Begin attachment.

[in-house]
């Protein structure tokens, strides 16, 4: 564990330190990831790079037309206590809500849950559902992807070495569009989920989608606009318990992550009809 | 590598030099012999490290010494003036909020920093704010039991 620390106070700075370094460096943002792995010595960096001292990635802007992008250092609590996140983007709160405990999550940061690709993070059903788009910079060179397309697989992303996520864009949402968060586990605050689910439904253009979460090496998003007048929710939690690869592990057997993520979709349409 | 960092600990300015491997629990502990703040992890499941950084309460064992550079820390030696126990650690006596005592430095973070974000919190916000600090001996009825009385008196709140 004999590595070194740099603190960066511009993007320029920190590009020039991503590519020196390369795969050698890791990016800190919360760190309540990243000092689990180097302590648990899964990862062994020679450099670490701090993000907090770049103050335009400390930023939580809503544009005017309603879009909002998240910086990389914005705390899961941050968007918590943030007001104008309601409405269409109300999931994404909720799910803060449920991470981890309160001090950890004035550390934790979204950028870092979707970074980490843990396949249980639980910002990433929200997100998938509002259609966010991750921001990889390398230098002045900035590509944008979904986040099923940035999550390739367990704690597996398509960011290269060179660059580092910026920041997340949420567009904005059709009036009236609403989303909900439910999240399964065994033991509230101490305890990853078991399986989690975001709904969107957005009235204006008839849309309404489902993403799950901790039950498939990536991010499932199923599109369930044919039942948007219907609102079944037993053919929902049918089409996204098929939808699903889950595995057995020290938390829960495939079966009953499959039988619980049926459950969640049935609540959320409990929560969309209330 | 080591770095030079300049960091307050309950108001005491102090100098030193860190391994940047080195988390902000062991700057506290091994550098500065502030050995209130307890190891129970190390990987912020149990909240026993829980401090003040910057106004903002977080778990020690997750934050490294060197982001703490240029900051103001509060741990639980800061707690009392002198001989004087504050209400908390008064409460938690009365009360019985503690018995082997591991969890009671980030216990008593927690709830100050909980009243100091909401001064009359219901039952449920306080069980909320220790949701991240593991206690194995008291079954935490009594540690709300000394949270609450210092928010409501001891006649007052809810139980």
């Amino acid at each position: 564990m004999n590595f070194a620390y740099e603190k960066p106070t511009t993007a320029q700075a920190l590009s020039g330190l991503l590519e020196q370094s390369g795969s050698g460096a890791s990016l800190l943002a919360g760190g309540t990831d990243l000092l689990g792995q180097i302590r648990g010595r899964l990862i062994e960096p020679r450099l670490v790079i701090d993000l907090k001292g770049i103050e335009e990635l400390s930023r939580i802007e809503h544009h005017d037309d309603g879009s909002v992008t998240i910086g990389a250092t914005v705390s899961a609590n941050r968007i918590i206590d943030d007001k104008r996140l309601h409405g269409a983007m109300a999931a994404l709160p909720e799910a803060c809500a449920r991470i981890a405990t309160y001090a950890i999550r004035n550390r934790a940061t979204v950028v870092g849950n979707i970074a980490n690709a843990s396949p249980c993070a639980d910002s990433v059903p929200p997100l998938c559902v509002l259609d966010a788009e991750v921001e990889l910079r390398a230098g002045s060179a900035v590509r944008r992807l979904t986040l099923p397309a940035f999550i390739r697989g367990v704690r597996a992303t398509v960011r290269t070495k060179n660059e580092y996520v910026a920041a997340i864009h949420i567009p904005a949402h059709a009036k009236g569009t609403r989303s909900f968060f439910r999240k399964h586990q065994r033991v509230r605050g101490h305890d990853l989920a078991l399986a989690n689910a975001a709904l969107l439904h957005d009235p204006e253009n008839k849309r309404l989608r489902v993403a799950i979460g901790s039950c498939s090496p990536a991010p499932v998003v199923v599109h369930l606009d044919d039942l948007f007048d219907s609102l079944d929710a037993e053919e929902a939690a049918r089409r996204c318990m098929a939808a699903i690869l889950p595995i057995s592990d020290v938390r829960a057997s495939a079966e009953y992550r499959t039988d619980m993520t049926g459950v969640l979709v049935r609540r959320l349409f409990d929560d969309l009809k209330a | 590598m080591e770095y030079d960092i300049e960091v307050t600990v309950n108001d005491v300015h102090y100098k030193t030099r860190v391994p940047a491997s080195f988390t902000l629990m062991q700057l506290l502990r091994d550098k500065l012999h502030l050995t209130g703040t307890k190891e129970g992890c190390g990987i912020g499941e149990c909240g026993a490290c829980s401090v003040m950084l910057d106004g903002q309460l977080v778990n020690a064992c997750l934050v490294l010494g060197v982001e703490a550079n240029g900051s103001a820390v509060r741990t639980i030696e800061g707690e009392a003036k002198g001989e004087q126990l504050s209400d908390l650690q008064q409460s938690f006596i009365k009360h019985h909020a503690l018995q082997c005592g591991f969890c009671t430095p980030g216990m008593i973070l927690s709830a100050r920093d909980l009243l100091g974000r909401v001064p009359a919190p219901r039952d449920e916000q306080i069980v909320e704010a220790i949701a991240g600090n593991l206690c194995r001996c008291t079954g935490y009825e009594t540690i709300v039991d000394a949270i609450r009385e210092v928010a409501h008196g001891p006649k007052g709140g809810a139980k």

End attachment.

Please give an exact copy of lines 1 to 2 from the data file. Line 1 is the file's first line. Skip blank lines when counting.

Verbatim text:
[in-house]
């Protein structure tokens, strides 16, 4: 564990330190990831790079037309206590809500849950559902992807070495569009989920989608606009318990992550009809 | 590598030099012999490290010494003036909020920093704010039991 620390106070700075370094460096943002792995010595960096001292990635802007992008250092609590996140983007709160405990999550940061690709993070059903788009910079060179397309697989992303996520864009949402968060586990605050689910439904253009979460090496998003007048929710939690690869592990057997993520979709349409 | 960092600990300015491997629990502990703040992890499941950084309460064992550079820390030696126990650690006596005592430095973070974000919190916000600090001996009825009385008196709140 004999590595070194740099603190960066511009993007320029920190590009020039991503590519020196390369795969050698890791990016800190919360760190309540990243000092689990180097302590648990899964990862062994020679450099670490701090993000907090770049103050335009400390930023939580809503544009005017309603879009909002998240910086990389914005705390899961941050968007918590943030007001104008309601409405269409109300999931994404909720799910803060449920991470981890309160001090950890004035550390934790979204950028870092979707970074980490843990396949249980639980910002990433929200997100998938509002259609966010991750921001990889390398230098002045900035590509944008979904986040099923940035999550390739367990704690597996398509960011290269060179660059580092910026920041997340949420567009904005059709009036009236609403989303909900439910999240399964065994033991509230101490305890990853078991399986989690975001709904969107957005009235204006008839849309309404489902993403799950901790039950498939990536991010499932199923599109369930044919039942948007219907609102079944037993053919929902049918089409996204098929939808699903889950595995057995020290938390829960495939079966009953499959039988619980049926459950969640049935609540959320409990929560969309209330 | 080591770095030079300049960091307050309950108001005491102090100098030193860190391994940047080195988390902000062991700057506290091994550098500065502030050995209130307890190891129970190390990987912020149990909240026993829980401090003040910057106004903002977080778990020690997750934050490294060197982001703490240029900051103001509060741990639980800061707690009392002198001989004087504050209400908390008064409460938690009365009360019985503690018995082997591991969890009671980030216990008593927690709830100050909980009243100091909401001064009359219901039952449920306080069980909320220790949701991240593991206690194995008291079954935490009594540690709300000394949270609450210092928010409501001891006649007052809810139980």